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JavaScript: The Definitive Guide

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7.2 Creating New Objects with Constructors

As we saw briefly in Chapter 4, Expressions and Operators, the new operator creates a new object. For example:

o = new Object();

This syntax creates an "empty" object, one that has no properties defined. There are certain occasions in which you might want to start with an empty object of this sort, but in "object-oriented" programming, it is more common to work with objects that have a predefined set of properties. For example, you might want to define one or more objects that represent rectangles. In this case, each rectangle object should have a width property and a height property.

To create objects with properties such as width and height already defined, we need to write a constructor to create and initialize these properties in a new object. A constructor is a JavaScript function with three special features:

Example 7.1 shows how the constructor function for a rectangle object might be defined and invoked.

Example 7.1: A Rectangle Object Constructor Function

// define the constructor.
// Note how it initializes the object referred to by "this"
function Rectangle(w, h) 
{
    this.width = w;
    this.height = h;
}
// invoke the constructor to create two rectangle objects
// Notice that we pass the width and height to the constructor, so it
// can initialize each new object appropriately.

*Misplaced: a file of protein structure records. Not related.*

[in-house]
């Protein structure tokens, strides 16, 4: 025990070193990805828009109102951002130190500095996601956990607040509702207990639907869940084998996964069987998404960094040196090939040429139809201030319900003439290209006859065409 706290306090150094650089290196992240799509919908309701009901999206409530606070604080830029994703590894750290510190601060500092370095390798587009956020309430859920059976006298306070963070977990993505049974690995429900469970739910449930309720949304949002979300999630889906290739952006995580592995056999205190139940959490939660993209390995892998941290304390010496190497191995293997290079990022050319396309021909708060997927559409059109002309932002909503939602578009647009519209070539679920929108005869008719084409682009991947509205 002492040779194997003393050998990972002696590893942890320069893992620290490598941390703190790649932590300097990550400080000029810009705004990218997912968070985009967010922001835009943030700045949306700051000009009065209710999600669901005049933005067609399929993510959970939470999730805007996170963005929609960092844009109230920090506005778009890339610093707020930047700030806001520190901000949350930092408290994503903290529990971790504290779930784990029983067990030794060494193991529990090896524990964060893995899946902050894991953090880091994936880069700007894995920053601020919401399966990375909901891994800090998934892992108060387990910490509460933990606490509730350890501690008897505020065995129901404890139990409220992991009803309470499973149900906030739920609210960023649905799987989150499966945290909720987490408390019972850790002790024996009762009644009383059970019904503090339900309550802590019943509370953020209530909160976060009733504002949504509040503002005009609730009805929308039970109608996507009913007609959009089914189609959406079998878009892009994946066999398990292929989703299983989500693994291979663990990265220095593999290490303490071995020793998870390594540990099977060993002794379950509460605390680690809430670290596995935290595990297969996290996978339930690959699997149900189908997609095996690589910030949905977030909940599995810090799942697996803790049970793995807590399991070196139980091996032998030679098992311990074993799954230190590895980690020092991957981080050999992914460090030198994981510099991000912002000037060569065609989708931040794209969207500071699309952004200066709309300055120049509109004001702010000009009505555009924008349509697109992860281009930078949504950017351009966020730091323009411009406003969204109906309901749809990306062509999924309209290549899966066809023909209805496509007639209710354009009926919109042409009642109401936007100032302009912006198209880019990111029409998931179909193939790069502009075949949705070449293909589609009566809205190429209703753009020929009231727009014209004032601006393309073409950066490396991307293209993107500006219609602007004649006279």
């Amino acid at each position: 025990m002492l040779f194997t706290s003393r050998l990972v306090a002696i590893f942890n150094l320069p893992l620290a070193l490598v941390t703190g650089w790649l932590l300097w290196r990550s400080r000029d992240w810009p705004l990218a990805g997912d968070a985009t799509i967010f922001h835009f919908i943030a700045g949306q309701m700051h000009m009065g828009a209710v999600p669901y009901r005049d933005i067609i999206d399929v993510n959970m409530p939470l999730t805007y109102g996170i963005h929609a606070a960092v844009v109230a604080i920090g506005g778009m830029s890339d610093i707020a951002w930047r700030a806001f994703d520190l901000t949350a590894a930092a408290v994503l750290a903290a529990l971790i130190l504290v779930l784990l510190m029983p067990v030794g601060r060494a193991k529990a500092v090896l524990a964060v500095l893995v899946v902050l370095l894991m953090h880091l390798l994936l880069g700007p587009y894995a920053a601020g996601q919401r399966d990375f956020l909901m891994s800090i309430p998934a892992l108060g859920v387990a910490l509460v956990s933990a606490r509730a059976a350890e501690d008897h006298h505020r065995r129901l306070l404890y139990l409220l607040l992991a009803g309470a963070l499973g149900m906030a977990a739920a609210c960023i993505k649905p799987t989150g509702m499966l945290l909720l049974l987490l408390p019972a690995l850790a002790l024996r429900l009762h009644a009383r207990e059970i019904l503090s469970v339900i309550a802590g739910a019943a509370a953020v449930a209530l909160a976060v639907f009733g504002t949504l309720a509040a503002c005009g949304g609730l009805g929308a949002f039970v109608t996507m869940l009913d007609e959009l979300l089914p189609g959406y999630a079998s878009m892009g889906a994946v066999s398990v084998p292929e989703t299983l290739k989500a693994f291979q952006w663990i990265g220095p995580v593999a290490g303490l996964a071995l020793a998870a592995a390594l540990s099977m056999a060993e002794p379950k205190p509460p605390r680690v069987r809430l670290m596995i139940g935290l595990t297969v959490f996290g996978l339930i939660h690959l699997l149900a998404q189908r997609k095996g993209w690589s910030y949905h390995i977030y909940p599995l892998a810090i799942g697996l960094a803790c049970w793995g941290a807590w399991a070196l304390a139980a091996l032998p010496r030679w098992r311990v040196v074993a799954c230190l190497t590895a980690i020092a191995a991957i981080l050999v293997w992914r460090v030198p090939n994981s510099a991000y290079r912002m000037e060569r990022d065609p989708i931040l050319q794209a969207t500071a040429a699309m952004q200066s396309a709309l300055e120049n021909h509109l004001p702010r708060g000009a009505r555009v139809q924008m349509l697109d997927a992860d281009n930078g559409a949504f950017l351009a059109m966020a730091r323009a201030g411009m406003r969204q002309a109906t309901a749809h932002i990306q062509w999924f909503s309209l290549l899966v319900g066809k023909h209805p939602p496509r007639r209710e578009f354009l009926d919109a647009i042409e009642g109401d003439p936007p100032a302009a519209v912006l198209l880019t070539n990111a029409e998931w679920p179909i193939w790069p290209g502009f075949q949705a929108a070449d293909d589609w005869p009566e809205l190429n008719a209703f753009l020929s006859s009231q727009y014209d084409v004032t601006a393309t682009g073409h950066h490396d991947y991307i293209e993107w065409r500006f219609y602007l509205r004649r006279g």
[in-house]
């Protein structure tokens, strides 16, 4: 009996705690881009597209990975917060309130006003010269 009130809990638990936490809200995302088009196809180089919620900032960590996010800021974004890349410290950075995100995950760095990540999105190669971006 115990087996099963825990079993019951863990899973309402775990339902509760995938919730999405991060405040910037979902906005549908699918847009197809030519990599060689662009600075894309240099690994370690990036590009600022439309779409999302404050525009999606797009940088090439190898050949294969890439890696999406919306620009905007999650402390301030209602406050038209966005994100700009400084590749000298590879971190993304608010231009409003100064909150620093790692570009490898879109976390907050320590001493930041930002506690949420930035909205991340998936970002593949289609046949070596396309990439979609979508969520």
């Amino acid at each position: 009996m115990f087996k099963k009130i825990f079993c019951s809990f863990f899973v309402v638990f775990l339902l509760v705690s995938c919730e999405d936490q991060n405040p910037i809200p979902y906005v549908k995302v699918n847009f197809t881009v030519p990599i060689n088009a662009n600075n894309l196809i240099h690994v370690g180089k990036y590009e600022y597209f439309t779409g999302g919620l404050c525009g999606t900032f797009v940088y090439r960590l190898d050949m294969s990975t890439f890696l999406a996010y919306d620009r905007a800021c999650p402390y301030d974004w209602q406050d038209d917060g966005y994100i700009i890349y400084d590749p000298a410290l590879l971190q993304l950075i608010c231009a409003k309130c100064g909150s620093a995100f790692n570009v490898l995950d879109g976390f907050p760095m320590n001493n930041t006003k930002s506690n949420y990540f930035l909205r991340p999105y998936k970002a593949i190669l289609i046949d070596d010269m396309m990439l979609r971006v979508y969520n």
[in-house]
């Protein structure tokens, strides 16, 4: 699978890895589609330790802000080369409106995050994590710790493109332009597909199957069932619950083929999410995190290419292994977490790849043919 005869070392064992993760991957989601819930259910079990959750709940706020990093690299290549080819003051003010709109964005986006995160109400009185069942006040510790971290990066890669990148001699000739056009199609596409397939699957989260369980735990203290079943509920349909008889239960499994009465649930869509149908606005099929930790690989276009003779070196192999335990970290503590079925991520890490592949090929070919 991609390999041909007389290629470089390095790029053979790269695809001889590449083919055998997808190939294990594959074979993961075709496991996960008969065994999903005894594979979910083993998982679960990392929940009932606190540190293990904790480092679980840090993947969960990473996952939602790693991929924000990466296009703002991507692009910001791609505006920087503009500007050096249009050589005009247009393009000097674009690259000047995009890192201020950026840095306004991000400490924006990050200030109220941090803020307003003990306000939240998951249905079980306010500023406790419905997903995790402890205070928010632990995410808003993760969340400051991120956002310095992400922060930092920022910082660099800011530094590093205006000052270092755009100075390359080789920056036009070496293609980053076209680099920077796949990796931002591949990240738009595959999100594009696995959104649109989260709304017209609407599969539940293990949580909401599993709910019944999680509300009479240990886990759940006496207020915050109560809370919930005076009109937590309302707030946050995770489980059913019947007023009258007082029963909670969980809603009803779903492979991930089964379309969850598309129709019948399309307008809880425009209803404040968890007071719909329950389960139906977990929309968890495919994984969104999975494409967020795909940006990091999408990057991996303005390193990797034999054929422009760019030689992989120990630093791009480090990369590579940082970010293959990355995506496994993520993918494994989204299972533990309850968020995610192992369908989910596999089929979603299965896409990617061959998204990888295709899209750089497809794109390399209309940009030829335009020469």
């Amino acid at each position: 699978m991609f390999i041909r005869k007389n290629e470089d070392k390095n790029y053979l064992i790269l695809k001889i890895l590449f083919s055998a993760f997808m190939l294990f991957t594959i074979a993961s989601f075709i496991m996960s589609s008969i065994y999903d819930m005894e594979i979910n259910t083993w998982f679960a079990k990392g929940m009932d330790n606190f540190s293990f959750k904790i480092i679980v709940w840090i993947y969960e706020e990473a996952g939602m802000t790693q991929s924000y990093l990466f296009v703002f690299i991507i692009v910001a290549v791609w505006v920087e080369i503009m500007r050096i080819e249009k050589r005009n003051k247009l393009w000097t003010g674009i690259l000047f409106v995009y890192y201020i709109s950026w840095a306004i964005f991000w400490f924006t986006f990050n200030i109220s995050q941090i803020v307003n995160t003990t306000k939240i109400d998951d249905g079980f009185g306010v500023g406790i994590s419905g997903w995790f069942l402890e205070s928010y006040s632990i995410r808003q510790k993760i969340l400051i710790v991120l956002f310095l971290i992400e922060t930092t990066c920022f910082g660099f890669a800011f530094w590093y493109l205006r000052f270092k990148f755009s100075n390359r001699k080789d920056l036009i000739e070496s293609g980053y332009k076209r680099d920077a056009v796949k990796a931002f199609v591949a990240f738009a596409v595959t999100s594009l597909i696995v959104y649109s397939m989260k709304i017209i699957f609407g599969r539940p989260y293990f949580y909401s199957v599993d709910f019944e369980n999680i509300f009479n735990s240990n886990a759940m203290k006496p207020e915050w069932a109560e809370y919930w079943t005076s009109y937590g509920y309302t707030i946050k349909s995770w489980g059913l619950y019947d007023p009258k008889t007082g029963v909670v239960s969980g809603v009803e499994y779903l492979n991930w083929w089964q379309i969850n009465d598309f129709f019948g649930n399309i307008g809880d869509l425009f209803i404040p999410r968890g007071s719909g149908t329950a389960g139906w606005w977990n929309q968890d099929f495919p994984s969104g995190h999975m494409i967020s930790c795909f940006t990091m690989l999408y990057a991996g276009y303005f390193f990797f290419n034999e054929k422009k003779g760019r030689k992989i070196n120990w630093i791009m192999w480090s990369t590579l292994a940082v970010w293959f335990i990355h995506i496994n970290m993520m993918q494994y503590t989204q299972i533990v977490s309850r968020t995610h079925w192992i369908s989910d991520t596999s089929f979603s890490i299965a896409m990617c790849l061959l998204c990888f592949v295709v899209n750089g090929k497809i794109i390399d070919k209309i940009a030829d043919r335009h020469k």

rect1 = new Rectangle(2, 4);
rect2 = new Rectangle(8.5, 11);

Notice how the constructor performs its initialization on the object referred to by the this keyword. A constructor will generally perform initialization based on the argument values that are passed to it. Some constructors may also initialize other properties of a new object (setting them to constant values, for example). Keep in mind that a constructor function simply initializes the specified object; it does not have to return that object.

Also notice how we define a "class" of objects simply by defining an appropriate constructor function--all objects created with that constructor will have the same properties. It is stylistically important to give constructor functions a name that indicates the class of objects they will "construct." For example, creating a rectangle with new construct_rect(1,2) is a lot less intuitive than new Rectangle(1,2).

The constructor Property

In Navigator 3.0, but not in Internet Explorer 3.0, all objects have a constructor property that refers to the constructor function that was used to create the object. Since the constructor function determines the "class" of an object, the constructor property in a sense specifies the "type" of any given object. For example, you might use code like the following to determine the type of an unknown object:

if ((typeof n == "object") && (n.constructor == Number))
   // then do something with the Number object...


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